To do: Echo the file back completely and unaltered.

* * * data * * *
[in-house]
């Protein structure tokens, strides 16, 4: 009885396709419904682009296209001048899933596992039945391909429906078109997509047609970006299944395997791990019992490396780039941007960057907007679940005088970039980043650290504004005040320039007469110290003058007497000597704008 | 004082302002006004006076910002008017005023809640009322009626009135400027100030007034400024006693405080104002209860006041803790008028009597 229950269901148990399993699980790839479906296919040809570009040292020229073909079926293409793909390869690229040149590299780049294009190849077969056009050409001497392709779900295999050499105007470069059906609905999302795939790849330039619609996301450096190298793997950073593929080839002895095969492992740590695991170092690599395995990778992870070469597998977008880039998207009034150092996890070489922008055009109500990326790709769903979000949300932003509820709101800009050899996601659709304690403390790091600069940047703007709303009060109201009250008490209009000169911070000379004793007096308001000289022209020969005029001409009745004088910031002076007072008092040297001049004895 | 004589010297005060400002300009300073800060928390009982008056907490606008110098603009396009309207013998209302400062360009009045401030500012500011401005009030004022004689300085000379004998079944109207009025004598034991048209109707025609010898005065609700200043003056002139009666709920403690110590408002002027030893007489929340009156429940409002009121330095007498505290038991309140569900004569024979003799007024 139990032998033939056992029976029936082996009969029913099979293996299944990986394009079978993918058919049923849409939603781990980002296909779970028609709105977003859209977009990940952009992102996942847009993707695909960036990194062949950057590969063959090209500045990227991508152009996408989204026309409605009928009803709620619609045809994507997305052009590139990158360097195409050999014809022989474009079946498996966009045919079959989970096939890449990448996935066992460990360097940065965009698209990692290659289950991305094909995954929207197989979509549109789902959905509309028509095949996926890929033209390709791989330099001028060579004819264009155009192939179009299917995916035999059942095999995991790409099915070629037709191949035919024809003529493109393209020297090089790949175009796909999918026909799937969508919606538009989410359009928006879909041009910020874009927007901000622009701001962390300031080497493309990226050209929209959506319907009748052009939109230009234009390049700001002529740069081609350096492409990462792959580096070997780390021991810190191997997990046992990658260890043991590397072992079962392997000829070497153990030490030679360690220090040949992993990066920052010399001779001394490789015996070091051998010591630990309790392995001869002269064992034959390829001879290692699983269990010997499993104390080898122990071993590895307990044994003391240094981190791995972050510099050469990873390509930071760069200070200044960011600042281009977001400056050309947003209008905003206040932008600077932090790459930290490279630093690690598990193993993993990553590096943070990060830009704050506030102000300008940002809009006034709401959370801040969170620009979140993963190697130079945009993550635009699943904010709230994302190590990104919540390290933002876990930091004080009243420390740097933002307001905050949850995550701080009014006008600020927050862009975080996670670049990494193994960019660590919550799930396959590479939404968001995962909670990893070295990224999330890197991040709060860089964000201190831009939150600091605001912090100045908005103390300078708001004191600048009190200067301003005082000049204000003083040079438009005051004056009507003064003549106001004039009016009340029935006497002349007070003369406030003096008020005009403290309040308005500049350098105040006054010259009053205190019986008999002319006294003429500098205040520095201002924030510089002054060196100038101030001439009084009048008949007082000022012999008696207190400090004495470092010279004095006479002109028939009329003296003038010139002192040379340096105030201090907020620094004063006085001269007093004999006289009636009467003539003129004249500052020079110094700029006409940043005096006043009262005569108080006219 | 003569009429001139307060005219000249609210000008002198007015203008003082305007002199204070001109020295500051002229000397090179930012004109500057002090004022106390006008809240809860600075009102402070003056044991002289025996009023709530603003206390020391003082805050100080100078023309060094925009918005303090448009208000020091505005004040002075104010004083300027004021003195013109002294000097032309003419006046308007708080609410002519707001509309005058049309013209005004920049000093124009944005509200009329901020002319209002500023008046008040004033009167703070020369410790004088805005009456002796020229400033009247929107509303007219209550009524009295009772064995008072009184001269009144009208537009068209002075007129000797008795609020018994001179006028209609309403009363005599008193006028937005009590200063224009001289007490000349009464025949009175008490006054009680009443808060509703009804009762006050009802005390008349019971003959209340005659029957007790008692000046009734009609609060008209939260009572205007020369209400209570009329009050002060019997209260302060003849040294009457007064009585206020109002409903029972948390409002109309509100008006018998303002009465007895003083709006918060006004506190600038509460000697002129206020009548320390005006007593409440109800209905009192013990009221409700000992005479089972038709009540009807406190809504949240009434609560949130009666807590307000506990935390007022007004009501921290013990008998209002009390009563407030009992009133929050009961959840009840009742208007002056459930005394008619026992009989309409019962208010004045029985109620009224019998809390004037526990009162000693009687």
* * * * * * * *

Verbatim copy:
[in-house]
């Protein structure tokens, strides 16, 4: 009885396709419904682009296209001048899933596992039945391909429906078109997509047609970006299944395997791990019992490396780039941007960057907007679940005088970039980043650290504004005040320039007469110290003058007497000597704008 | 004082302002006004006076910002008017005023809640009322009626009135400027100030007034400024006693405080104002209860006041803790008028009597 229950269901148990399993699980790839479906296919040809570009040292020229073909079926293409793909390869690229040149590299780049294009190849077969056009050409001497392709779900295999050499105007470069059906609905999302795939790849330039619609996301450096190298793997950073593929080839002895095969492992740590695991170092690599395995990778992870070469597998977008880039998207009034150092996890070489922008055009109500990326790709769903979000949300932003509820709101800009050899996601659709304690403390790091600069940047703007709303009060109201009250008490209009000169911070000379004793007096308001000289022209020969005029001409009745004088910031002076007072008092040297001049004895 | 004589010297005060400002300009300073800060928390009982008056907490606008110098603009396009309207013998209302400062360009009045401030500012500011401005009030004022004689300085000379004998079944109207009025004598034991048209109707025609010898005065609700200043003056002139009666709920403690110590408002002027030893007489929340009156429940409002009121330095007498505290038991309140569900004569024979003799007024 139990032998033939056992029976029936082996009969029913099979293996299944990986394009079978993918058919049923849409939603781990980002296909779970028609709105977003859209977009990940952009992102996942847009993707695909960036990194062949950057590969063959090209500045990227991508152009996408989204026309409605009928009803709620619609045809994507997305052009590139990158360097195409050999014809022989474009079946498996966009045919079959989970096939890449990448996935066992460990360097940065965009698209990692290659289950991305094909995954929207197989979509549109789902959905509309028509095949996926890929033209390709791989330099001028060579004819264009155009192939179009299917995916035999059942095999995991790409099915070629037709191949035919024809003529493109393209020297090089790949175009796909999918026909799937969508919606538009989410359009928006879909041009910020874009927007901000622009701001962390300031080497493309990226050209929209959506319907009748052009939109230009234009390049700001002529740069081609350096492409990462792959580096070997780390021991810190191997997990046992990658260890043991590397072992079962392997000829070497153990030490030679360690220090040949992993990066920052010399001779001394490789015996070091051998010591630990309790392995001869002269064992034959390829001879290692699983269990010997499993104390080898122990071993590895307990044994003391240094981190791995972050510099050469990873390509930071760069200070200044960011600042281009977001400056050309947003209008905003206040932008600077932090790459930290490279630093690690598990193993993993990553590096943070990060830009704050506030102000300008940002809009006034709401959370801040969170620009979140993963190697130079945009993550635009699943904010709230994302190590990104919540390290933002876990930091004080009243420390740097933002307001905050949850995550701080009014006008600020927050862009975080996670670049990494193994960019660590919550799930396959590479939404968001995962909670990893070295990224999330890197991040709060860089964000201190831009939150600091605001912090100045908005103390300078708001004191600048009190200067301003005082000049204000003083040079438009005051004056009507003064003549106001004039009016009340029935006497002349007070003369406030003096008020005009403290309040308005500049350098105040006054010259009053205190019986008999002319006294003429500098205040520095201002924030510089002054060196100038101030001439009084009048008949007082000022012999008696207190400090004495470092010279004095006479002109028939009329003296003038010139002192040379340096105030201090907020620094004063006085001269007093004999006289009636009467003539003129004249500052020079110094700029006409940043005096006043009262005569108080006219 | 003569009429001139307060005219000249609210000008002198007015203008003082305007002199204070001109020295500051002229000397090179930012004109500057002090004022106390006008809240809860600075009102402070003056044991002289025996009023709530603003206390020391003082805050100080100078023309060094925009918005303090448009208000020091505005004040002075104010004083300027004021003195013109002294000097032309003419006046308007708080609410002519707001509309005058049309013209005004920049000093124009944005509200009329901020002319209002500023008046008040004033009167703070020369410790004088805005009456002796020229400033009247929107509303007219209550009524009295009772064995008072009184001269009144009208537009068209002075007129000797008795609020018994001179006028209609309403009363005599008193006028937005009590200063224009001289007490000349009464025949009175008490006054009680009443808060509703009804009762006050009802005390008349019971003959209340005659029957007790008692000046009734009609609060008209939260009572205007020369209400209570009329009050002060019997209260302060003849040294009457007064009585206020109002409903029972948390409002109309509100008006018998303002009465007895003083709006918060006004506190600038509460000697002129206020009548320390005006007593409440109800209905009192013990009221409700000992005479089972038709009540009807406190809504949240009434609560949130009666807590307000506990935390007022007004009501921290013990008998209002009390009563407030009992009133929050009961959840009840009742208007002056459930005394008619026992009989309409019962208010004045029985109620009224019998809390004037526990009162000693009687």